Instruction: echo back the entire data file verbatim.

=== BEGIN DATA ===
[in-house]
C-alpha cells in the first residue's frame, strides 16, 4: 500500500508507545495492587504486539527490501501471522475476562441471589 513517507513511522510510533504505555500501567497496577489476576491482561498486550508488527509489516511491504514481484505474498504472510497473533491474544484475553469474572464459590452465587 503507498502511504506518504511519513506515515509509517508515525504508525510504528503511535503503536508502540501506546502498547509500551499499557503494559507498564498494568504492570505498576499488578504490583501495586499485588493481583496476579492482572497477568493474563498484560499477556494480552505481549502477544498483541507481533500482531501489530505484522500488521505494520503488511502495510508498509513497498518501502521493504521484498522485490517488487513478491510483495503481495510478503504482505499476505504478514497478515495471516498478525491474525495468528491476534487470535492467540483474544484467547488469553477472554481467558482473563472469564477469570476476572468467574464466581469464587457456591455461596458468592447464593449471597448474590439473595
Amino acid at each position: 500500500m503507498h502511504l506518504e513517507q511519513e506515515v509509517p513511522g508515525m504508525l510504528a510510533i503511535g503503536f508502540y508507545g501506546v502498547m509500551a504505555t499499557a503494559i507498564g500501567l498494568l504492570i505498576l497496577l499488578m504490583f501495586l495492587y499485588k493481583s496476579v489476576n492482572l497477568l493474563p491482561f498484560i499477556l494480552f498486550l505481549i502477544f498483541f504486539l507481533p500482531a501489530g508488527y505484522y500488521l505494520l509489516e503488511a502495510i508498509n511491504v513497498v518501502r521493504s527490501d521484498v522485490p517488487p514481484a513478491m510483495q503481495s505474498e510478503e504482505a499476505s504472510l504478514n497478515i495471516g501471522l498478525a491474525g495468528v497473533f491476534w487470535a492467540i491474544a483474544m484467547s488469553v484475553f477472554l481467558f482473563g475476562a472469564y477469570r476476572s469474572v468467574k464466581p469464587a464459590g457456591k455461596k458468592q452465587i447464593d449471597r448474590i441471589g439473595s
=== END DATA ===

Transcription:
[in-house]
C-alpha cells in the first residue's frame, strides 16, 4: 500500500508507545495492587504486539527490501501471522475476562441471589 513517507513511522510510533504505555500501567497496577489476576491482561498486550508488527509489516511491504514481484505474498504472510497473533491474544484475553469474572464459590452465587 503507498502511504506518504511519513506515515509509517508515525504508525510504528503511535503503536508502540501506546502498547509500551499499557503494559507498564498494568504492570505498576499488578504490583501495586499485588493481583496476579492482572497477568493474563498484560499477556494480552505481549502477544498483541507481533500482531501489530505484522500488521505494520503488511502495510508498509513497498518501502521493504521484498522485490517488487513478491510483495503481495510478503504482505499476505504478514497478515495471516498478525491474525495468528491476534487470535492467540483474544484467547488469553477472554481467558482473563472469564477469570476476572468467574464466581469464587457456591455461596458468592447464593449471597448474590439473595
Amino acid at each position: 500500500m503507498h502511504l506518504e513517507q511519513e506515515v509509517p513511522g508515525m504508525l510504528a510510533i503511535g503503536f508502540y508507545g501506546v502498547m509500551a504505555t499499557a503494559i507498564g500501567l498494568l504492570i505498576l497496577l499488578m504490583f501495586l495492587y499485588k493481583s496476579v489476576n492482572l497477568l493474563p491482561f498484560i499477556l494480552f498486550l505481549i502477544f498483541f504486539l507481533p500482531a501489530g508488527y505484522y500488521l505494520l509489516e503488511a502495510i508498509n511491504v513497498v518501502r521493504s527490501d521484498v522485490p517488487p514481484a513478491m510483495q503481495s505474498e510478503e504482505a499476505s504472510l504478514n497478515i495471516g501471522l498478525a491474525g495468528v497473533f491476534w487470535a492467540i491474544a483474544m484467547s488469553v484475553f477472554l481467558f482473563g475476562a472469564y477469570r476476572s469474572v468467574k464466581p469464587a464459590g457456591k455461596k458468592q452465587i447464593d449471597r448474590i441471589g439473595s